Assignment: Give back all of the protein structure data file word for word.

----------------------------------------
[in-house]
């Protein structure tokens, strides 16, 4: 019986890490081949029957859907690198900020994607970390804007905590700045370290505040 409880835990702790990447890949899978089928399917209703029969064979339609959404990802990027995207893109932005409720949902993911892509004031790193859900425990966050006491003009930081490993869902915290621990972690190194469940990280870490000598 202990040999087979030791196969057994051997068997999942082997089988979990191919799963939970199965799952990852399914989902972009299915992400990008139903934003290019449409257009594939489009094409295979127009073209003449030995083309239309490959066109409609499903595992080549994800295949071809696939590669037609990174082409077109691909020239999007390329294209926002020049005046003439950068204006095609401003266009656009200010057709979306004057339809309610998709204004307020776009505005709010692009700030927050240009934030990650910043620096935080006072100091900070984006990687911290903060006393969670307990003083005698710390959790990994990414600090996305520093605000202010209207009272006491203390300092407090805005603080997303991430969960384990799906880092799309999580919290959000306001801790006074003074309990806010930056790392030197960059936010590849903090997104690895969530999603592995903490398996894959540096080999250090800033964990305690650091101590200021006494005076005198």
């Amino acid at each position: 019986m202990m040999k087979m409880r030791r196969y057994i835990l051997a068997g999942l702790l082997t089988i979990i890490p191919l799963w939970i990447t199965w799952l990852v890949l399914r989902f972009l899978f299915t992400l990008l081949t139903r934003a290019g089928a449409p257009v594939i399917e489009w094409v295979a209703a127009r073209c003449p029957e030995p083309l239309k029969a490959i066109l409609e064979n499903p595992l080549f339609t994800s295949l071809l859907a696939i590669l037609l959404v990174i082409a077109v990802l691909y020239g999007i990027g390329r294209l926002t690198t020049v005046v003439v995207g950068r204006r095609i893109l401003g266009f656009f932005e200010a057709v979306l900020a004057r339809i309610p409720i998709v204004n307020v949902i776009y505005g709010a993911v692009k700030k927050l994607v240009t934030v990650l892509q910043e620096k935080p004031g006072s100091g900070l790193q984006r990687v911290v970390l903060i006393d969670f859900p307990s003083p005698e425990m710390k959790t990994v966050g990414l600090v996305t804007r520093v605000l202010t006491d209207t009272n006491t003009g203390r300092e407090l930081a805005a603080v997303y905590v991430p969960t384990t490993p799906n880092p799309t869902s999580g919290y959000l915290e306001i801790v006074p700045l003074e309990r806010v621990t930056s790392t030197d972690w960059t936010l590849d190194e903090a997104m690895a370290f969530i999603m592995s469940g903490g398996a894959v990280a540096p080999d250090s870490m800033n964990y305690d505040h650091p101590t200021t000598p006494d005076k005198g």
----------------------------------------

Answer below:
[in-house]
């Protein structure tokens, strides 16, 4: 019986890490081949029957859907690198900020994607970390804007905590700045370290505040 409880835990702790990447890949899978089928399917209703029969064979339609959404990802990027995207893109932005409720949902993911892509004031790193859900425990966050006491003009930081490993869902915290621990972690190194469940990280870490000598 202990040999087979030791196969057994051997068997999942082997089988979990191919799963939970199965799952990852399914989902972009299915992400990008139903934003290019449409257009594939489009094409295979127009073209003449030995083309239309490959066109409609499903595992080549994800295949071809696939590669037609990174082409077109691909020239999007390329294209926002020049005046003439950068204006095609401003266009656009200010057709979306004057339809309610998709204004307020776009505005709010692009700030927050240009934030990650910043620096935080006072100091900070984006990687911290903060006393969670307990003083005698710390959790990994990414600090996305520093605000202010209207009272006491203390300092407090805005603080997303991430969960384990799906880092799309999580919290959000306001801790006074003074309990806010930056790392030197960059936010590849903090997104690895969530999603592995903490398996894959540096080999250090800033964990305690650091101590200021006494005076005198």
């Amino acid at each position: 019986m202990m040999k087979m409880r030791r196969y057994i835990l051997a068997g999942l702790l082997t089988i979990i890490p191919l799963w939970i990447t199965w799952l990852v890949l399914r989902f972009l899978f299915t992400l990008l081949t139903r934003a290019g089928a449409p257009v594939i399917e489009w094409v295979a209703a127009r073209c003449p029957e030995p083309l239309k029969a490959i066109l409609e064979n499903p595992l080549f339609t994800s295949l071809l859907a696939i590669l037609l959404v990174i082409a077109v990802l691909y020239g999007i990027g390329r294209l926002t690198t020049v005046v003439v995207g950068r204006r095609i893109l401003g266009f656009f932005e200010a057709v979306l900020a004057r339809i309610p409720i998709v204004n307020v949902i776009y505005g709010a993911v692009k700030k927050l994607v240009t934030v990650l892509q910043e620096k935080p004031g006072s100091g900070l790193q984006r990687v911290v970390l903060i006393d969670f859900p307990s003083p005698e425990m710390k959790t990994v966050g990414l600090v996305t804007r520093v605000l202010t006491d209207t009272n006491t003009g203390r300092e407090l930081a805005a603080v997303y905590v991430p969960t384990t490993p799906n880092p799309t869902s999580g919290y959000l915290e306001i801790v006074p700045l003074e309990r806010v621990t930056s790392t030197d972690w960059t936010l590849d190194e903090a997104m690895a370290f969530i999603m592995s469940g903490g398996a894959v990280a540096p080999d250090s870490m800033n964990y305690d505040h650091p101590t200021t000598p006494d005076k005198g």